The new economic model is a highly efficient, productive and cost-effective marketplace. Platforms like Luxe, Lyft and Uber offer transportation services; Caviar, Doordash and Munchery deliver food from local restaurants; Instacart will shop for and deliver grocery orders; AirBnB, HomeAway and Onefinestay connect renters and homeowners offering available space with people seeking accommodations; Handy, Taskrabbit and Thumbtack will help a household find an available plumber, drywaller, cleaner or furniture assembler; and delivery services like Postmates and Shyp will pick up, pack up and send packages.
There appears to be no lack of supply or demand in this rapidly evolving phenomenon. Almost 53 million Americans currently serve as providers to on-demand platforms, at least part-time. Having goods and services on demand satisfies our need for “instant gratification” and allows consumers to find a broad array of competitively priced services 24/7 – they can get what they want, when they want with the touch of a few buttons.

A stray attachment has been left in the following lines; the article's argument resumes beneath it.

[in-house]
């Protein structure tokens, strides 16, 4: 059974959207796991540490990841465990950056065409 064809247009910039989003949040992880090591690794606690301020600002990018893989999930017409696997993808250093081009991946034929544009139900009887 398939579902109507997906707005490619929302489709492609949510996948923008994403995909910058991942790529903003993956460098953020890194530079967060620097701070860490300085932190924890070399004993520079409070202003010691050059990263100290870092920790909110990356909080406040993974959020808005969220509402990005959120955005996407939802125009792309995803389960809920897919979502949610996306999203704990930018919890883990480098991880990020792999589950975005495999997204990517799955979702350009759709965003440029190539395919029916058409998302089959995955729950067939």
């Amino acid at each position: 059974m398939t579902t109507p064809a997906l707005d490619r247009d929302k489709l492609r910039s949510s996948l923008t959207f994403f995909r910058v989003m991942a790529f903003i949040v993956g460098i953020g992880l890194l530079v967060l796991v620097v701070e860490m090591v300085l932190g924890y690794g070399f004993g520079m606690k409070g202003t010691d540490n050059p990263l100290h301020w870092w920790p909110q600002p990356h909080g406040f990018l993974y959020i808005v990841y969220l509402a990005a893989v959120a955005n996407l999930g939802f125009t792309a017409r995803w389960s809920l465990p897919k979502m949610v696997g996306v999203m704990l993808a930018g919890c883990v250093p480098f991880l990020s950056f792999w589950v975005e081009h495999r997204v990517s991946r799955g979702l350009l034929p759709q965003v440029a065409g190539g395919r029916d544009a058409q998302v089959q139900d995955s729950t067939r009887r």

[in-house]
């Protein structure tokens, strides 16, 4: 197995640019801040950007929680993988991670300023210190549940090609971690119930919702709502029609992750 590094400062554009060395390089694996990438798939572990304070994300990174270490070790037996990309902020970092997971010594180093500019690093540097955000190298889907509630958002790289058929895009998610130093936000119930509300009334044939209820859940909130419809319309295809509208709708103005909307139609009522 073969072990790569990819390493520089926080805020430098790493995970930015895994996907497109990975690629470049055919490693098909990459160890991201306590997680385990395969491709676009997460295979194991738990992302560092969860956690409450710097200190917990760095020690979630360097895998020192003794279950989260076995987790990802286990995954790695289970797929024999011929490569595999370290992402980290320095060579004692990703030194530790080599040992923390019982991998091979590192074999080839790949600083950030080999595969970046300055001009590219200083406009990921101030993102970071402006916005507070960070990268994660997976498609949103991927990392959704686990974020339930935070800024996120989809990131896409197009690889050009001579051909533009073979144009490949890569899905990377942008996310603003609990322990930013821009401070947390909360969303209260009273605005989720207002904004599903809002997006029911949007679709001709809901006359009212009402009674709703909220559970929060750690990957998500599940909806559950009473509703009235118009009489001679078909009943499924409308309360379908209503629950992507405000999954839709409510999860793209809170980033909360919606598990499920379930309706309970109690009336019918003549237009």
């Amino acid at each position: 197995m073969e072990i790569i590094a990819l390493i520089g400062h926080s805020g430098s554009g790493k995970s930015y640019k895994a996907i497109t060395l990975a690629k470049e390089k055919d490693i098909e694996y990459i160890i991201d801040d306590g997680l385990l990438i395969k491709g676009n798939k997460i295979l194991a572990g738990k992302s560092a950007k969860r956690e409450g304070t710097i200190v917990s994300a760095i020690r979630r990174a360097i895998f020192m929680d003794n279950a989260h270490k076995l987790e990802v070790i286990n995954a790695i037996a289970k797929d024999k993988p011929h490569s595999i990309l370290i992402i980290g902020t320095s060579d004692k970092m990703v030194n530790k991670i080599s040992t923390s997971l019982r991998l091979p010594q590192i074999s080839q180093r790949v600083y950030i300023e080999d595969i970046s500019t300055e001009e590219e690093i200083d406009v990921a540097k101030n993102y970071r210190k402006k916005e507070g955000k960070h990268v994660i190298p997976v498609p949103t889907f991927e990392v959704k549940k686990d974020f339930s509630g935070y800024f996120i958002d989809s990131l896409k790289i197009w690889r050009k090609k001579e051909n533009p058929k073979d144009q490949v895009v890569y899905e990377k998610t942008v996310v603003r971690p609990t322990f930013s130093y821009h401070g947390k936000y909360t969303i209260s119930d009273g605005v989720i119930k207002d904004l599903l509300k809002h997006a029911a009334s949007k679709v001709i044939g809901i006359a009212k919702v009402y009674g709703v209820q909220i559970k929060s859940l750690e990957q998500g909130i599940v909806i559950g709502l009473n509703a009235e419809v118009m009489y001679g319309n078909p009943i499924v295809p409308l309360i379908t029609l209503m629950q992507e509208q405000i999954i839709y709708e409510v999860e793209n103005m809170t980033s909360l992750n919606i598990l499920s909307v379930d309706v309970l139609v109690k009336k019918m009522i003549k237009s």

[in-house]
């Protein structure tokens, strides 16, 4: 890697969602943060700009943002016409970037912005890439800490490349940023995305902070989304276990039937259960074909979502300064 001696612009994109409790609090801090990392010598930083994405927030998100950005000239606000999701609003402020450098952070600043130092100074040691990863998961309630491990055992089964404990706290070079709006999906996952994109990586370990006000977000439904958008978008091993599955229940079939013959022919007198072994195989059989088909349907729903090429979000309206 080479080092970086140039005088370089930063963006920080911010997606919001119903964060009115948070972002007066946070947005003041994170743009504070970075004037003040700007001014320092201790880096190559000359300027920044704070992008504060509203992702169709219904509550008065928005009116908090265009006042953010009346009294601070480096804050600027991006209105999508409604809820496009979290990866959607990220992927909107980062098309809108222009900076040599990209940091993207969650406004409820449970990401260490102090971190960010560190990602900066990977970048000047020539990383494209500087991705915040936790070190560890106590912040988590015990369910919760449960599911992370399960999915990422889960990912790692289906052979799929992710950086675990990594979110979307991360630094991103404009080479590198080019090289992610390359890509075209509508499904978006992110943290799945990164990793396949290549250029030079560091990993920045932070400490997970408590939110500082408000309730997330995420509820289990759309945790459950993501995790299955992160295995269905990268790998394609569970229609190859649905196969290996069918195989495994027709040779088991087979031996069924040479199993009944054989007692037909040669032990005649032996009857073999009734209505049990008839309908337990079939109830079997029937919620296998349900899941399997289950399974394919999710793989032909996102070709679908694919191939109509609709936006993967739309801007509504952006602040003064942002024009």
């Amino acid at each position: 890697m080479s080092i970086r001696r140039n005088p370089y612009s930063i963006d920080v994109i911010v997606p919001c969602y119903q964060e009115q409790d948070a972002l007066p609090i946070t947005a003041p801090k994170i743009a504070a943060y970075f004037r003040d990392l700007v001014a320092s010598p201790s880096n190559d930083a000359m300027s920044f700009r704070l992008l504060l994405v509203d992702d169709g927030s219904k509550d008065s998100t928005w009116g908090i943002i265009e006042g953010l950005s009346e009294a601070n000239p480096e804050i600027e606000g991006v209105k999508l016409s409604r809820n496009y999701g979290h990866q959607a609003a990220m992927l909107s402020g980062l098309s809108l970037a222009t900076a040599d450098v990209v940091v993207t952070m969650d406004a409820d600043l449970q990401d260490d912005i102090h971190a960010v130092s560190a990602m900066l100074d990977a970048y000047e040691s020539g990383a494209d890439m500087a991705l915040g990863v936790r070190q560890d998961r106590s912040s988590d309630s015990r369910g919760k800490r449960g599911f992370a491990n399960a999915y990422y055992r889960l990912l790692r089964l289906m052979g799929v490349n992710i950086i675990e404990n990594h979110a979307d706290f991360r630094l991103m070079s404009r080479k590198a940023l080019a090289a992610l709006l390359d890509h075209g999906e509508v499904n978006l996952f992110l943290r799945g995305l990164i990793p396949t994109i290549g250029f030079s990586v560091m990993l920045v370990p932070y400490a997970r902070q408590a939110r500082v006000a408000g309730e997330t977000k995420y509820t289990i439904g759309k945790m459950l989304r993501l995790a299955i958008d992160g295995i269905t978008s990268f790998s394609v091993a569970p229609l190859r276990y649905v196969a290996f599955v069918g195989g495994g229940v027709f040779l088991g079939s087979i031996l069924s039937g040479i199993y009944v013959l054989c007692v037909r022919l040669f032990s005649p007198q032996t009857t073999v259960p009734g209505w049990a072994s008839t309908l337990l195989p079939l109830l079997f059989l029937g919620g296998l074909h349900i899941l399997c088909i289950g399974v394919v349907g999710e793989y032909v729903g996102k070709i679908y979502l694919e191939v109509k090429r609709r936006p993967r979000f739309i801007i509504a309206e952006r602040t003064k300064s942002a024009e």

The advantages for providers are many, too. No longer saddled with the time-consuming chores of the self-employed, like marketing and promoting services, negotiating transactions or chasing down payments, the on-demand economy provides freelancers with a turnkey, hassle-free method of accessing a large market of ready-and-willing customers whenever they want to work. It’s freelance freedom and flexibility with almost no barriers to entry.
You don’t need to be an economist to envision how the on-demand economy business model can benefit the marketplace as a whole: The Ma & Pa local restaurant that can easily deliver through a fleet without incurring staffing costs can substantially expand its market and service underserved markets. People can now use their cars to transport passengers and generate income rather than leave vehicles parked in driveways, resulting in a very good use of underutilized resources;. And, when a student can help an eBay seller package and deliver parcels on the fly, a job and professional support network are created that had not previously existed.
The new economy is here. It’s poised to democratize the marketplace and its workforce by maximizing underused assets, creating jobs, expanding markets and meeting the needs of underserved markets, all while creating a faster, easier way for us to get what we want, when we want it.
But this new business model comes with new world challenges as the distinction between personal and commercial activities becomes blurry. To thrive, policymakers, regulators, insurers and the companies enabling the new economy will have to work together to design a platform that protects consumers when they are operating as businesses.